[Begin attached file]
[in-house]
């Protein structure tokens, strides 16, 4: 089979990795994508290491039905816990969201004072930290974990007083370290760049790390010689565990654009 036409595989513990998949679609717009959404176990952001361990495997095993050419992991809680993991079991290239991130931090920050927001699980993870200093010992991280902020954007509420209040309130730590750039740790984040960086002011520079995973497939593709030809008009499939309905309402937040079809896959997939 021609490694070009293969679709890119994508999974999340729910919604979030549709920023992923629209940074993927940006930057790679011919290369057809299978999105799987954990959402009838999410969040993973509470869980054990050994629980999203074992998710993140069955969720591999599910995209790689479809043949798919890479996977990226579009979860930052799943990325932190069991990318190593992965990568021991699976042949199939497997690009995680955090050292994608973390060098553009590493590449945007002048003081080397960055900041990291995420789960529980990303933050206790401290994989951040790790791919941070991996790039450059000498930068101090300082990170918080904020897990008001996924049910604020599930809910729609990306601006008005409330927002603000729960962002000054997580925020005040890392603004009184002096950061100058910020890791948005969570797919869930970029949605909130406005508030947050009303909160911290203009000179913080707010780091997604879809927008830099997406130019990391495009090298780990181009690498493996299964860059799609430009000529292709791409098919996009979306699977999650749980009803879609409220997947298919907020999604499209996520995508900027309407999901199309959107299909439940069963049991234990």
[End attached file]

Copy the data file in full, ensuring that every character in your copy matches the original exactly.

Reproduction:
[in-house]
């Protein structure tokens, strides 16, 4: 089979990795994508290491039905816990969201004072930290974990007083370290760049790390010689565990654009 036409595989513990998949679609717009959404176990952001361990495997095993050419992991809680993991079991290239991130931090920050927001699980993870200093010992991280902020954007509420209040309130730590750039740790984040960086002011520079995973497939593709030809008009499939309905309402937040079809896959997939 021609490694070009293969679709890119994508999974999340729910919604979030549709920023992923629209940074993927940006930057790679011919290369057809299978999105799987954990959402009838999410969040993973509470869980054990050994629980999203074992998710993140069955969720591999599910995209790689479809043949798919890479996977990226579009979860930052799943990325932190069991990318190593992965990568021991699976042949199939497997690009995680955090050292994608973390060098553009590493590449945007002048003081080397960055900041990291995420789960529980990303933050206790401290994989951040790790791919941070991996790039450059000498930068101090300082990170918080904020897990008001996924049910604020599930809910729609990306601006008005409330927002603000729960962002000054997580925020005040890392603004009184002096950061100058910020890791948005969570797919869930970029949605909130406005508030947050009303909160911290203009000179913080707010780091997604879809927008830099997406130019990391495009090298780990181009690498493996299964860059799609430009000529292709791409098919996009979306699977999650749980009803879609409220997947298919907020999604499209996520995508900027309407999901199309959107299909439940069963049991234990």